Rejoice in the Lord always. I will say it again: Rejoice! Let your gentleness be evident to all. The Lord is near. Do not be anxious about anything, but in every situation, by prayer and petition, with thanksgiving, present your requests to God. And the peace of God, which transcends all understanding, will guard your hearts and your minds in Christ Jesus.

Philippians 4:4-7

17 May 2012

Reading through the Prophets

I've spent this year reading through the Prophets in my personal Bible reading time.  It has been fantastic to give them the freshness of summer light and energy rather than crashing into them during the cold and dark winter months and dying, as has happened year after year.  I worked through all of them over four months, with some help along the way from some online sermons, the occasional commentary and a little book called The Minor Prophets by Jack Lewis. 

I'm onto my second run through now, going a bit faster.  It hasn't been an exhaustive study.  My aim was to get some basic facility with them, so that when their names were mentioned the essentials would spring to mind, rather than being met with a black hole.  It has been Bible reading time well spent.  I am hoping to be finished the second run through by the end of June and then plan to do a dash through the whole Bible during the second half of the year.  (That may be being a little optimistic.  I'll let you know how I go.)  I'm liking this plan a lot and am thinking that I will do it again in future years - giving the first few months over to something specific (so maybe next year I will take on just Isaiah with a commentary or Job or...) and then going through the whole Bible after that. 

Here are some things I have noticed about the Prophets, from my first sweep through.

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At one level, they all basically say the same thing.  They're all messages from God through individual prophets to various nations, cities or kings to repent of their current godless practices and to turn and follow Him.  It is often presented, just as God first spoke to the Israelites through Moses in Deuteronomy, in terms of blessing and cursing

Sometimes the message is delivered in very black and white terms.  And on first glance it can seem quite harsh.  But while that message is being delivered, God has not drawn down on His sentence.  With abundant mercy, He is throwing out a lifeline.  At other times the words of the Prophets are heavy with God's compassion for His people.  He aches for them to turn back to Him.  It is tender reading.

Rend your heart and not your garments. Return to the LORD your God, for he is gracious and compassionate, slow to anger and abounding in love, and he relents from sending calamity.  
Joel 2:13

We know, looking back in a purely historical sense, that God did bring down judgment on His people.  The Northern Kingdom was overtaken by Assyria and the residents of the Southern Kingdom were taken into exile by the Babylonians.  It is grim reading, as these events unfold.  And it is easy to wonder where God is in the lives of the innocent bystanders - in the lives of the humble Israelites who loved God while all those around them were serving false gods,  following their own way and receiving their due punishment.  It doesn't seem to fair to bring down such harsh judgement on the innocent.  But there are small passages here and there throughout the Prophets where God addresses this.  As humans, when the chips are down, we fear for our mortal lives and seek to avoid pain and hardship.  But God's purposes are much higher and are eternal.  There is an especially moving example of this in Isaiah.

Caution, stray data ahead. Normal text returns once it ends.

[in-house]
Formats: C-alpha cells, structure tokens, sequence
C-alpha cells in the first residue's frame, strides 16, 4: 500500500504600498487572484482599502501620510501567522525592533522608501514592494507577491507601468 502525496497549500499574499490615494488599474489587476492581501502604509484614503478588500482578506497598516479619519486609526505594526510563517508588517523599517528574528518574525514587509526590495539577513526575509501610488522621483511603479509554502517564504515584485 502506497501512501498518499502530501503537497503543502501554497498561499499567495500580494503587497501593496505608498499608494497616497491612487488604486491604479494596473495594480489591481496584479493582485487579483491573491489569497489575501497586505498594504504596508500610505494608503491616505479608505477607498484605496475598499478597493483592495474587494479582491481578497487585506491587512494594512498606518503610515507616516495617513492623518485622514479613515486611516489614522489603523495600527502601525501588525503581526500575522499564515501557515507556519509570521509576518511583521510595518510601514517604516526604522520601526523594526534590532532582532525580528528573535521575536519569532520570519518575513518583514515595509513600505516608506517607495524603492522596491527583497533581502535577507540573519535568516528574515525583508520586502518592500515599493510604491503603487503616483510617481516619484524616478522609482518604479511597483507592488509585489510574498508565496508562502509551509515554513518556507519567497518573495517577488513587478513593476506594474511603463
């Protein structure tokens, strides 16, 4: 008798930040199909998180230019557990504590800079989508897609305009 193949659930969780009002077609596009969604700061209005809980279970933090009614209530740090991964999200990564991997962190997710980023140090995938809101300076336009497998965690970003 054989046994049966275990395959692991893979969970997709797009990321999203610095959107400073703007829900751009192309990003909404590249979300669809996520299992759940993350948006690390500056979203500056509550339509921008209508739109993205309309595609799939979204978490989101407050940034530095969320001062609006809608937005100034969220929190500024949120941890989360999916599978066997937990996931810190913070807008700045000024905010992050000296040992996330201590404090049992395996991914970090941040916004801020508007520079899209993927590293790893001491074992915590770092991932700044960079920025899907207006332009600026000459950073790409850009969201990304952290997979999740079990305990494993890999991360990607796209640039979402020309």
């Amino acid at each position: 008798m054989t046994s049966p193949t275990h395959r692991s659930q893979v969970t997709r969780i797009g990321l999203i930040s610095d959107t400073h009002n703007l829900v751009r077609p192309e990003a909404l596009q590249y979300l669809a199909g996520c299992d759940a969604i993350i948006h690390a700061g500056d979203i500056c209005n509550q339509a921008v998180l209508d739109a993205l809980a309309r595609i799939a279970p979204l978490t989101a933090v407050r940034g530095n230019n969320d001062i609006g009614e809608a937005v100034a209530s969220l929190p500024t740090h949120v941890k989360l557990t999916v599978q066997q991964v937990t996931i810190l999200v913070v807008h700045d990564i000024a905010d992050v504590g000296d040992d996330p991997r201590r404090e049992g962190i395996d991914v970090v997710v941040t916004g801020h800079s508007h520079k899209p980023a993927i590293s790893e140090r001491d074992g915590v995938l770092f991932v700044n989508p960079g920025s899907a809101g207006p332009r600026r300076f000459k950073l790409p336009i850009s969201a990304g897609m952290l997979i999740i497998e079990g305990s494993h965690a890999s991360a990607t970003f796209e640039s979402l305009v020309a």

The righteous perish,
and no one ponders it in his heart;
devout men are taken away,
and no one understands
that the righteous are taken away
to be spared from evil. 
Those who walk uprightly
enter into peace;
they find rest as they lie in death.
Isaiah 57:1,2

The Day of the Lord is a common theme throughout the Prophets.  Interesting to note that some the Prophets talk about this day as one which will be glorious beyond imagining.  They almost turn themselves inside out trying to express the wonder of it all.  But others paint a more sober view, explaining in clear terms that it is a day to be feared.  It is a day which will bring judgment and great distress and for those who have ignored the call to follow God, it will not end well.

Another interesting thing I noted was that there is lots of evidence that God's people will be found amongst the Gentiles as well as the Jews.  Paul certainly draws attention to this in Romans 15.  I did find myself wondering, given the weight of the evidence, why there was so much shock about the place in the very early church when the Gospel made its first push out into the Gentiles.  Maybe they all hadn't read the Prophets.

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In God's good providence I was reading through the Prophets while being swept away with JI Packer's Knowing God.  And this section of the Bible certainly gives you the BIG PICTURE of God in all His holiness, right to judge, power, love and compassion.  I have been both humbled before Him (the fear of the Lord in its fullest sense) and strengthened in His grace, love and mercy.

Not easy.  But good and rich reading.

1 comment:

Jean said...

Just letting you know I've tagged you for a meme I came up with: book spine poetry. Only if you want to and have time. I can't wait to see what you come up with!